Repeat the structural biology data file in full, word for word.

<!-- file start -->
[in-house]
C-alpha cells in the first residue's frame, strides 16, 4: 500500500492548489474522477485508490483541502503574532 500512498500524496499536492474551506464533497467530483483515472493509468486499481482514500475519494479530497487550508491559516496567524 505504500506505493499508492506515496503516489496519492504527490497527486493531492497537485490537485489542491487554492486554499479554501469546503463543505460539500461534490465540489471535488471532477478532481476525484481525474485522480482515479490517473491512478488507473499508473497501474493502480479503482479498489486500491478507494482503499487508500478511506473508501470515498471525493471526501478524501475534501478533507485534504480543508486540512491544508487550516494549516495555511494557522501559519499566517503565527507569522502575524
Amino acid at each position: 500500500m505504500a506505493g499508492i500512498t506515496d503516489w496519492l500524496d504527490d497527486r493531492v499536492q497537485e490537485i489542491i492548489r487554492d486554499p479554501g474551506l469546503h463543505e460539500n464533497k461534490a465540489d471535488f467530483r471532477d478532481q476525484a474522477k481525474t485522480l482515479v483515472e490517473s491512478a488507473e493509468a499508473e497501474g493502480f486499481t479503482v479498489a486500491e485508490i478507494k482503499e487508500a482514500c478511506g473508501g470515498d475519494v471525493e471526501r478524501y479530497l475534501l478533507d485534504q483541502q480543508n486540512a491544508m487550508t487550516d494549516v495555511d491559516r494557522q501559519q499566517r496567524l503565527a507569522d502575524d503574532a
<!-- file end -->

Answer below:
[in-house]
C-alpha cells in the first residue's frame, strides 16, 4: 500500500492548489474522477485508490483541502503574532 500512498500524496499536492474551506464533497467530483483515472493509468486499481482514500475519494479530497487550508491559516496567524 505504500506505493499508492506515496503516489496519492504527490497527486493531492497537485490537485489542491487554492486554499479554501469546503463543505460539500461534490465540489471535488471532477478532481476525484481525474485522480482515479490517473491512478488507473499508473497501474493502480479503482479498489486500491478507494482503499487508500478511506473508501470515498471525493471526501478524501475534501478533507485534504480543508486540512491544508487550516494549516495555511494557522501559519499566517503565527507569522502575524
Amino acid at each position: 500500500m505504500a506505493g499508492i500512498t506515496d503516489w496519492l500524496d504527490d497527486r493531492v499536492q497537485e490537485i489542491i492548489r487554492d486554499p479554501g474551506l469546503h463543505e460539500n464533497k461534490a465540489d471535488f467530483r471532477d478532481q476525484a474522477k481525474t485522480l482515479v483515472e490517473s491512478a488507473e493509468a499508473e497501474g493502480f486499481t479503482v479498489a486500491e485508490i478507494k482503499e487508500a482514500c478511506g473508501g470515498d475519494v471525493e471526501r478524501y479530497l475534501l478533507d485534504q483541502q480543508n486540512a491544508m487550508t487550516d494549516v495555511d491559516r494557522q501559519q499566517r496567524l503565527a507569522d502575524d503574532a